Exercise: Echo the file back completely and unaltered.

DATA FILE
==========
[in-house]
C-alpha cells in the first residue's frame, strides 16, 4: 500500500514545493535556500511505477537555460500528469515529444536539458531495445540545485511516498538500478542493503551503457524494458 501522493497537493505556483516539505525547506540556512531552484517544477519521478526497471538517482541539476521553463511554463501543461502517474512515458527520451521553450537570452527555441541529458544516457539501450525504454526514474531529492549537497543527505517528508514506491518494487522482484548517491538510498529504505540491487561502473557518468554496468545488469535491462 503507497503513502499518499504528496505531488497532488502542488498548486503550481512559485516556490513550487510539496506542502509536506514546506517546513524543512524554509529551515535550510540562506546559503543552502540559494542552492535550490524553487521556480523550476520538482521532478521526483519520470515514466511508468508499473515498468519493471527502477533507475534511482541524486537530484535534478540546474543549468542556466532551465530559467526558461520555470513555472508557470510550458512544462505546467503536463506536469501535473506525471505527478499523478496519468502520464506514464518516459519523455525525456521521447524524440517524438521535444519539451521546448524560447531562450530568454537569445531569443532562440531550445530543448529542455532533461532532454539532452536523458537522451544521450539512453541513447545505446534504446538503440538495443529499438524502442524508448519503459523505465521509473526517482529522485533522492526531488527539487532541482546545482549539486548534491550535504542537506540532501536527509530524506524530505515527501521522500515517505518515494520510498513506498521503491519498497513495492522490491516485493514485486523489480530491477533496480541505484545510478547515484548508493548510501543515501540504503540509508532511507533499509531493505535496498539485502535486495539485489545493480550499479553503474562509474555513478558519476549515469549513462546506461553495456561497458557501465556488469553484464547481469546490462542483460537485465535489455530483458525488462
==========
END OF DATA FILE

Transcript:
[in-house]
C-alpha cells in the first residue's frame, strides 16, 4: 500500500514545493535556500511505477537555460500528469515529444536539458531495445540545485511516498538500478542493503551503457524494458 501522493497537493505556483516539505525547506540556512531552484517544477519521478526497471538517482541539476521553463511554463501543461502517474512515458527520451521553450537570452527555441541529458544516457539501450525504454526514474531529492549537497543527505517528508514506491518494487522482484548517491538510498529504505540491487561502473557518468554496468545488469535491462 503507497503513502499518499504528496505531488497532488502542488498548486503550481512559485516556490513550487510539496506542502509536506514546506517546513524543512524554509529551515535550510540562506546559503543552502540559494542552492535550490524553487521556480523550476520538482521532478521526483519520470515514466511508468508499473515498468519493471527502477533507475534511482541524486537530484535534478540546474543549468542556466532551465530559467526558461520555470513555472508557470510550458512544462505546467503536463506536469501535473506525471505527478499523478496519468502520464506514464518516459519523455525525456521521447524524440517524438521535444519539451521546448524560447531562450530568454537569445531569443532562440531550445530543448529542455532533461532532454539532452536523458537522451544521450539512453541513447545505446534504446538503440538495443529499438524502442524508448519503459523505465521509473526517482529522485533522492526531488527539487532541482546545482549539486548534491550535504542537506540532501536527509530524506524530505515527501521522500515517505518515494520510498513506498521503491519498497513495492522490491516485493514485486523489480530491477533496480541505484545510478547515484548508493548510501543515501540504503540509508532511507533499509531493505535496498539485502535486495539485489545493480550499479553503474562509474555513478558519476549515469549513462546506461553495456561497458557501465556488469553484464547481469546490462542483460537485465535489455530483458525488462